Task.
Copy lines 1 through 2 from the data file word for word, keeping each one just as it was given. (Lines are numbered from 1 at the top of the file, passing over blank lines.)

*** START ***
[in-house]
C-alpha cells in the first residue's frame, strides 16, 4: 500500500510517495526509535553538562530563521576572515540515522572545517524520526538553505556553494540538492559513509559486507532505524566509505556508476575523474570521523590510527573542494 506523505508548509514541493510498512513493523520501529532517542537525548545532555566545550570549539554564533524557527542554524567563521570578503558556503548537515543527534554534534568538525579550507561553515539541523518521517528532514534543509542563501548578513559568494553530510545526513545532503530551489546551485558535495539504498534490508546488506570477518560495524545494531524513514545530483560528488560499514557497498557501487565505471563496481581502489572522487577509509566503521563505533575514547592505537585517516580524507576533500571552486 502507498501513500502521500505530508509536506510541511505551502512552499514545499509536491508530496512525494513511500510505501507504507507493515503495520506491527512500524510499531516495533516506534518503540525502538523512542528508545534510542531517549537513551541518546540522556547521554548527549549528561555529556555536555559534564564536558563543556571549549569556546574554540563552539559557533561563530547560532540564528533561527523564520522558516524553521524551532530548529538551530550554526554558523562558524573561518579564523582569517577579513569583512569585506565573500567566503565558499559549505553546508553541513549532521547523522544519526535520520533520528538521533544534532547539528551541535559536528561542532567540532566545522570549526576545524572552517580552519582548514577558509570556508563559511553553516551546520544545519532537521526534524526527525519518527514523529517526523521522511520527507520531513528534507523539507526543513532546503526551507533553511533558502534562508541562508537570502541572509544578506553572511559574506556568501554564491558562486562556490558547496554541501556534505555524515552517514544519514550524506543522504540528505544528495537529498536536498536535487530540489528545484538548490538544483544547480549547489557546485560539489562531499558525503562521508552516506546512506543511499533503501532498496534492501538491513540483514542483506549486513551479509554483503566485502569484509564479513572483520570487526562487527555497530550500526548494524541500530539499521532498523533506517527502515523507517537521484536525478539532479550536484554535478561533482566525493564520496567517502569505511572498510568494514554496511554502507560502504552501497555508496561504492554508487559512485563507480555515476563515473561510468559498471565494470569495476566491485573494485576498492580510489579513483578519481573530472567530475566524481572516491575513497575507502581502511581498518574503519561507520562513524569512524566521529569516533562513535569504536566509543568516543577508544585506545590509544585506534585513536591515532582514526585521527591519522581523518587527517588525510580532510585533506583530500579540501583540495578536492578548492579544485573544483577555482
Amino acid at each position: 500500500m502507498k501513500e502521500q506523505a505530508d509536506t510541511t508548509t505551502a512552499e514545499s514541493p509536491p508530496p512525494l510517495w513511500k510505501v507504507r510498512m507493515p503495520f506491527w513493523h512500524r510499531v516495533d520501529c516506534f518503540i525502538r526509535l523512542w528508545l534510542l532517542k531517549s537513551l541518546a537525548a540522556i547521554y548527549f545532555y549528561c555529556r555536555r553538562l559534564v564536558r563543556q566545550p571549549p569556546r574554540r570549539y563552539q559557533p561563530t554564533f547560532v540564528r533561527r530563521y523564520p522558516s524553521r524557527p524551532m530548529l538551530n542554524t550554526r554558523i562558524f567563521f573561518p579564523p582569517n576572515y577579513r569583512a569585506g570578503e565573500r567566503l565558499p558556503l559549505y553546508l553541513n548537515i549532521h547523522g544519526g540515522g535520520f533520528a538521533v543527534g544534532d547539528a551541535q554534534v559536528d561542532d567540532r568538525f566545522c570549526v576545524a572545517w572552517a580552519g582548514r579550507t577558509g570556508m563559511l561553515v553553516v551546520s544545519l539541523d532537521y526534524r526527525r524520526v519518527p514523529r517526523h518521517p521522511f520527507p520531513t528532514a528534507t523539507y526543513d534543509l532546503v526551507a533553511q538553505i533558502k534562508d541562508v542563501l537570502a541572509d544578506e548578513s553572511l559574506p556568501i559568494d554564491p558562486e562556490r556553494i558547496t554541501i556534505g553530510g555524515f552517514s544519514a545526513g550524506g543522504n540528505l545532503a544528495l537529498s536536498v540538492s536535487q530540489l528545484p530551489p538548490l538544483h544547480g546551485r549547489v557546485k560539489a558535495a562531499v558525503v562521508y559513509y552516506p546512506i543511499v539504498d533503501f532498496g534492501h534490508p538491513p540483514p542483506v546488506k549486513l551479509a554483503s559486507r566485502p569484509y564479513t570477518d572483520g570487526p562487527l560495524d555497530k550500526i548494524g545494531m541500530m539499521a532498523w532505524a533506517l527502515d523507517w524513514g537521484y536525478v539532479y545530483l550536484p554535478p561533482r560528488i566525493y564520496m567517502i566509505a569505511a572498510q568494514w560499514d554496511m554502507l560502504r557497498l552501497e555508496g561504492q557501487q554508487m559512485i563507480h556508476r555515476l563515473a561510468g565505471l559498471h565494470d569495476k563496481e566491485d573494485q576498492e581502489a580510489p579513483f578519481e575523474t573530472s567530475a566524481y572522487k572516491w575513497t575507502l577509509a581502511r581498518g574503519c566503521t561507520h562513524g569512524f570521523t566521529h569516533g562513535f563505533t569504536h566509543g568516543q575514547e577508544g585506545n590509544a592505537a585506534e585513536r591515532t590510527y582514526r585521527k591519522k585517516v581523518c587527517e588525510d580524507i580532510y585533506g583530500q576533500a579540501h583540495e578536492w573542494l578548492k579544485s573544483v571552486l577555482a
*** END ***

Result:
[in-house]
C-alpha cells in the first residue's frame, strides 16, 4: 500500500510517495526509535553538562530563521576572515540515522572545517524520526538553505556553494540538492559513509559486507532505524566509505556508476575523474570521523590510527573542494 506523505508548509514541493510498512513493523520501529532517542537525548545532555566545550570549539554564533524557527542554524567563521570578503558556503548537515543527534554534534568538525579550507561553515539541523518521517528532514534543509542563501548578513559568494553530510545526513545532503530551489546551485558535495539504498534490508546488506570477518560495524545494531524513514545530483560528488560499514557497498557501487565505471563496481581502489572522487577509509566503521563505533575514547592505537585517516580524507576533500571552486 502507498501513500502521500505530508509536506510541511505551502512552499514545499509536491508530496512525494513511500510505501507504507507493515503495520506491527512500524510499531516495533516506534518503540525502538523512542528508545534510542531517549537513551541518546540522556547521554548527549549528561555529556555536555559534564564536558563543556571549549569556546574554540563552539559557533561563530547560532540564528533561527523564520522558516524553521524551532530548529538551530550554526554558523562558524573561518579564523582569517577579513569583512569585506565573500567566503565558499559549505553546508553541513549532521547523522544519526535520520533520528538521533544534532547539528551541535559536528561542532567540532566545522570549526576545524572552517580552519582548514577558509570556508563559511553553516551546520544545519532537521526534524526527525519518527514523529517526523521522511520527507520531513528534507523539507526543513532546503526551507533553511533558502534562508541562508537570502541572509544578506553572511559574506556568501554564491558562486562556490558547496554541501556534505555524515552517514544519514550524506543522504540528505544528495537529498536536498536535487530540489528545484538548490538544483544547480549547489557546485560539489562531499558525503562521508552516506546512506543511499533503501532498496534492501538491513540483514542483506549486513551479509554483503566485502569484509564479513572483520570487526562487527555497530550500526548494524541500530539499521532498523533506517527502515523507517537521484536525478539532479550536484554535478561533482566525493564520496567517502569505511572498510568494514554496511554502507560502504552501497555508496561504492554508487559512485563507480555515476563515473561510468559498471565494470569495476566491485573494485576498492580510489579513483578519481573530472567530475566524481572516491575513497575507502581502511581498518574503519561507520562513524569512524566521529569516533562513535569504536566509543568516543577508544585506545590509544585506534585513536591515532582514526585521527591519522581523518587527517588525510580532510585533506583530500579540501583540495578536492578548492579544485573544483577555482